Why Laremy Tunsil’s new deal could be an example for Lamar Jackson and the Ravens | You Pod to Win the Game
Yahoo Sports' Charles McDonald, Jori Epstein and Charles Robinson discuss Laremy Tunsil successfully brokering his contract extension with Houston, including the impact this could have on Lamar Jackson and the Ravens moving forward.
CHARLES ROBINSON: I look at the Tunsil deal, and I still feel like that's part of how the Ravens and Lamar Jackson can exit out of what's going on right now. Tunsil did a three-year deal. He's going to get back to free agency, I think, at 32, 33.
OK. But Charles McDonald-- before we started the show, we were talking a little bit about this. And you're going to start that negotiation probably at 31, 32. Right? Before you ever hit free agency.
So to me, I think this is-- I hope Lamar Jackson is watching this. And I would like to see Baltimore and Lamar look at this kind of a deal and go, look, the upside of this deal is it's short. And it didn't completely destroy anything in that franchise. And the long-term benefit for Laremy Tunsil is he's going to do another top-of-the-market deal in his early 30s. It's a lit runway, I think, for Lamar Jackson in some sense if he's willing to take a shorter-term deal and try to hammer out something that works for both sides with the Ravens.
CHARLES MCDONALD: Yeah. With the Lamar stuff, I just want a resolution at this point because it's getting weird. You know, we're getting closer and closer to the draft. And I feel like if you're the Ravens, you at least have to think about what could be after Lamar, if you don't have it settled by now.
But we've seen, like you said, Roquan Smith, Laremy Tunsil. They've gotten their big money deals without an agent. So if Lamar is willing to adjust some of maybe his demands for what he wants, I think like a three-year deal that gets him back out to another contract in like two seasons.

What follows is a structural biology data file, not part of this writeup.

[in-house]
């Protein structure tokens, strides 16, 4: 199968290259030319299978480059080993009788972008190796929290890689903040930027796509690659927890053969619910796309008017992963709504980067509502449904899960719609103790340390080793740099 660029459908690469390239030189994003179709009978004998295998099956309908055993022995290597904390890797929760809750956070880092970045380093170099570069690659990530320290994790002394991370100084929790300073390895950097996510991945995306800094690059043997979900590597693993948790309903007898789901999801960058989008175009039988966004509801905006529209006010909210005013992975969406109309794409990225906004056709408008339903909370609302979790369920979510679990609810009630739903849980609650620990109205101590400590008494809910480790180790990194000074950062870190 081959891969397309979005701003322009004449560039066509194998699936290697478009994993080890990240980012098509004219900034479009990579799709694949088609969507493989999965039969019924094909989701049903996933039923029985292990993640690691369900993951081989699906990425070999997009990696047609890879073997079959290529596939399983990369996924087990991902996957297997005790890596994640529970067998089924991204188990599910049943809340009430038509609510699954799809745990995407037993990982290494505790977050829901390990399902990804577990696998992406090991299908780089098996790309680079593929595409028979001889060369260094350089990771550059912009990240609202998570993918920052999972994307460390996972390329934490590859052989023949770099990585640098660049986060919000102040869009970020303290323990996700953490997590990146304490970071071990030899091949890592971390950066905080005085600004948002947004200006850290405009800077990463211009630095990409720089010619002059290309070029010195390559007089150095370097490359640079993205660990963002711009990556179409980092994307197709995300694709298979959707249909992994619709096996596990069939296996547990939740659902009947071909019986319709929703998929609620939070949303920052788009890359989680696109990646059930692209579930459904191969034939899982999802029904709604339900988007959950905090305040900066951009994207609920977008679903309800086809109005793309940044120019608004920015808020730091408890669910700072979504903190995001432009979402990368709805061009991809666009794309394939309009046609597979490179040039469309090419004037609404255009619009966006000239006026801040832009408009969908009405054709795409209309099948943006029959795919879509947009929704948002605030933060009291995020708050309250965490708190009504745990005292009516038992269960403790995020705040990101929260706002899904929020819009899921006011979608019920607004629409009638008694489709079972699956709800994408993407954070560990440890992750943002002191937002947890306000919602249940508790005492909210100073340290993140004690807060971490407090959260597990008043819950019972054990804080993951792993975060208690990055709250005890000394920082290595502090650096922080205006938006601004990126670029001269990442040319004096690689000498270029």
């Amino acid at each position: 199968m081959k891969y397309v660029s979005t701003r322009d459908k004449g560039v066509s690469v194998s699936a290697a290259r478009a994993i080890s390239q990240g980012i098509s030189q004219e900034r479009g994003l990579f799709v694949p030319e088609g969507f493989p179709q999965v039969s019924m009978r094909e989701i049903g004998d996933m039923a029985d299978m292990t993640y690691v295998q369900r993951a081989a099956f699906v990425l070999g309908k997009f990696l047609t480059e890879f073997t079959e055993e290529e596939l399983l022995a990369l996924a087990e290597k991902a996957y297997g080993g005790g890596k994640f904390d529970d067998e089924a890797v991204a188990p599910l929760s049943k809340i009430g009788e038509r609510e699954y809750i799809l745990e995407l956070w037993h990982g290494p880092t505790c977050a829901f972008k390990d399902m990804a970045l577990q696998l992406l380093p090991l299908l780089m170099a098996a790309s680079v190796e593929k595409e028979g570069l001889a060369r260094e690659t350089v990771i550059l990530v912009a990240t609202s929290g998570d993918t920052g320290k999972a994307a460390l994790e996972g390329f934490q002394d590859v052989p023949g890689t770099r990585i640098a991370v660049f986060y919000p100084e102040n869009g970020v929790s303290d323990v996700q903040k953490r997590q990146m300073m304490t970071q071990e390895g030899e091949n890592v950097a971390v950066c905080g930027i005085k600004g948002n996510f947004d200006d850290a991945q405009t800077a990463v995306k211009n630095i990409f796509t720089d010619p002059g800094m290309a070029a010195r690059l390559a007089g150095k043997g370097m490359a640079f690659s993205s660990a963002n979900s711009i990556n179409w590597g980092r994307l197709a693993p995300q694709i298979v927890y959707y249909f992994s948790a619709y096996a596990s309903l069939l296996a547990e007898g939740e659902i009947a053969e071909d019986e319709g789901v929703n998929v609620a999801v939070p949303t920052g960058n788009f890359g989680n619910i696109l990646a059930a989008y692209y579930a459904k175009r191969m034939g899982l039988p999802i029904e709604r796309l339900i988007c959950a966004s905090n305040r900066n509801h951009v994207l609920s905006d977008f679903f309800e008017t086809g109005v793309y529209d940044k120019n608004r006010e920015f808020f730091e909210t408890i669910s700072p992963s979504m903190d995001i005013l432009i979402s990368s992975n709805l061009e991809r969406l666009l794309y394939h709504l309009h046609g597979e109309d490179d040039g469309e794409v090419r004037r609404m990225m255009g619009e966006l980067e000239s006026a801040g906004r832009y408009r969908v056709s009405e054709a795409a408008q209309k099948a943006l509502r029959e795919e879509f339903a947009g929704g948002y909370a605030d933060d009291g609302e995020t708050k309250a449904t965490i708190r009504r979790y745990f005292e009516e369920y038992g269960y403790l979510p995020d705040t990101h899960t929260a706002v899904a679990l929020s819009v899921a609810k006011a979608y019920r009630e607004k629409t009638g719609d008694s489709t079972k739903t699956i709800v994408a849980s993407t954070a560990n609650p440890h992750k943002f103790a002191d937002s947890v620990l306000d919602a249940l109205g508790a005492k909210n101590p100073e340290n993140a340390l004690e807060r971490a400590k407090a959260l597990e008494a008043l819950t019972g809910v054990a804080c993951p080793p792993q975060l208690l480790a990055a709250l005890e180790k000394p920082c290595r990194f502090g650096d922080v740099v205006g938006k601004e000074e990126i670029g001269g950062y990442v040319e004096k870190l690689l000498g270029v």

CHARLES ROBINSON: Right.
CHARLES MCDONALD: Because if he keeps playing at this level, it's not like the Ravens wouldn't want to extend him again--
CHARLES ROBINSON: Right.
CHARLES MCDONALD: --in two years. So it just seems like someone's going to have to cave on the Ravens side or Lamar's side. But at least we're seeing that top players can get this done without an agent or maybe a little fellow in the background that's helping them work out some kinks with the contracts. But it's definitely interesting to see this era of, I guess, player empowerment and what guys are willing to try and keep a little bit more than money moving forward.
JORI EPSTEIN: Yeah. But I think what I'm curious is I know that one of the things we talked about for this episode was winners and losers of free agency. And when I was going through who seemed to be winners and losers, it felt like Lamar was a loser, not necessarily that he will be in a few months but at least for this past week. And I'm curious if y'all agree, but to me it seems like he doesn't have that deal worked out.
At least to our knowledge, or at least to my knowledge, he doesn't have all of those suitors coming to give him the terms that he wanted to play on, it seems. And then it doesn't seem like he's got much amicability with the Ravens. So I mean, do y'all think that's fair to characterize at least from this past week Lamar as a loser in terms of winners and losers in free agency?
CHARLES ROBINSON: It means free agency isn't going anywhere. You know, I haven't gotten any sign. Anyone I've spoken to, there's not this idea that, oh, is Marcus heating up, or there's this unknown team right now that's sitting out there and going to ultimately award Lamar the contract that he feels like he's earned at this point, that long-term, fully guaranteed deal.
Yeah. I mean, I think it's unfortunate because the conversation around Lamar has been sliced up in a lot of different ways. And I don't think anyone's really wrong. There's a conversation about race because he's a Black quarterback, and he has done this contract negotiation in a way that the league is not really familiar with.
It is different than the Deshaun Watson situation. So it feels like-- and let's separate Deshaun Watson, the off-field stuff, with what he did on the field, which was hold out for a year. I mean, it kind of feels like it's heading down a similar on-field path in terms of heads butting with the franchise.
But there has been a conversation about race. There's been a conversation about how he plays the position, injury, a couple of years straight not playing full seasons. It's conversations about the position. It's conversations about whether or not you have an agent.
Fewer and fewer conversations about the dynamic MVP-caliber player that he was just a few years ago. So I think overall just the conversation around him in some ways has made him a loser in this process, not just whether or not he's getting the money that I think a lot of us assumed would have been locked up by now.